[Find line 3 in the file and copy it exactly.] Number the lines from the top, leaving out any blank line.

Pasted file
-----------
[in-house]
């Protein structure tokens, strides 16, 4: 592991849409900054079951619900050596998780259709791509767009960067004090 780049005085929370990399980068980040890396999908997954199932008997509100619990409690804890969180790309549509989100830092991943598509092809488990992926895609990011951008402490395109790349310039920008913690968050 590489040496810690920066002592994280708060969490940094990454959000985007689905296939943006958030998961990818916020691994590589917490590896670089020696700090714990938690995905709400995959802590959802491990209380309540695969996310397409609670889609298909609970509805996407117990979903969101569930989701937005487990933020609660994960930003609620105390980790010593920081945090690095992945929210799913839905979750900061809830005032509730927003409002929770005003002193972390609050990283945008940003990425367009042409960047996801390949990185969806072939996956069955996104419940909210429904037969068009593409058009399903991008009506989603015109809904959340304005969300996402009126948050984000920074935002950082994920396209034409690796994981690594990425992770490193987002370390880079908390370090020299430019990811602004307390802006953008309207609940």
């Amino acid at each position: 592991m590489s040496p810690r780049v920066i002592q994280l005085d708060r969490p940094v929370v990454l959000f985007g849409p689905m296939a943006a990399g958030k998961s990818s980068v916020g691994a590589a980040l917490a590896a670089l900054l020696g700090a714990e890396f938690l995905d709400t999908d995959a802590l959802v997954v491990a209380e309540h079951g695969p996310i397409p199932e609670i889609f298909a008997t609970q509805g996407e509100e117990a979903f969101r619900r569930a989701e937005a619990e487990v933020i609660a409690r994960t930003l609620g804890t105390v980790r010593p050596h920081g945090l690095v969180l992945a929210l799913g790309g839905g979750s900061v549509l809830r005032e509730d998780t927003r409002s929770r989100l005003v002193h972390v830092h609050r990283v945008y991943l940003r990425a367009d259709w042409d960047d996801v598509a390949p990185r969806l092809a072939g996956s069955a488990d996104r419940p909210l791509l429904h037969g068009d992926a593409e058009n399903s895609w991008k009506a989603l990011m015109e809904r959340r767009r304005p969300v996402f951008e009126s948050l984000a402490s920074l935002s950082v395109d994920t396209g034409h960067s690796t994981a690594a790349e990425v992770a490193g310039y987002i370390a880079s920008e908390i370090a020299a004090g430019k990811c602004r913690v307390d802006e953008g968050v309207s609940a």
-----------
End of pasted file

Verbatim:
């Amino acid at each position: 592991m590489s040496p810690r780049v920066i002592q994280l005085d708060r969490p940094v929370v990454l959000f985007g849409p689905m296939a943006a990399g958030k998961s990818s980068v916020g691994a590589a980040l917490a590896a670089l900054l020696g700090a714990e890396f938690l995905d709400t999908d995959a802590l959802v997954v491990a209380e309540h079951g695969p996310i397409p199932e609670i889609f298909a008997t609970q509805g996407e509100e117990a979903f969101r619900r569930a989701e937005a619990e487990v933020i609660a409690r994960t930003l609620g804890t105390v980790r010593p050596h920081g945090l690095v969180l992945a929210l799913g790309g839905g979750s900061v549509l809830r005032e509730d998780t927003r409002s929770r989100l005003v002193h972390v830092h609050r990283v945008y991943l940003r990425a367009d259709w042409d960047d996801v598509a390949p990185r969806l092809a072939g996956s069955a488990d996104r419940p909210l791509l429904h037969g068009d992926a593409e058009n399903s895609w991008k009506a989603l990011m015109e809904r959340r767009r304005p969300v996402f951008e009126s948050l984000a402490s920074l935002s950082v395109d994920t396209g034409h960067s690796t994981a690594a790349e990425v992770a490193g310039y987002i370390a880079s920008e908390i370090a020299a004090g430019k990811c602004r913690v307390d802006e953008g968050v309207s609940a």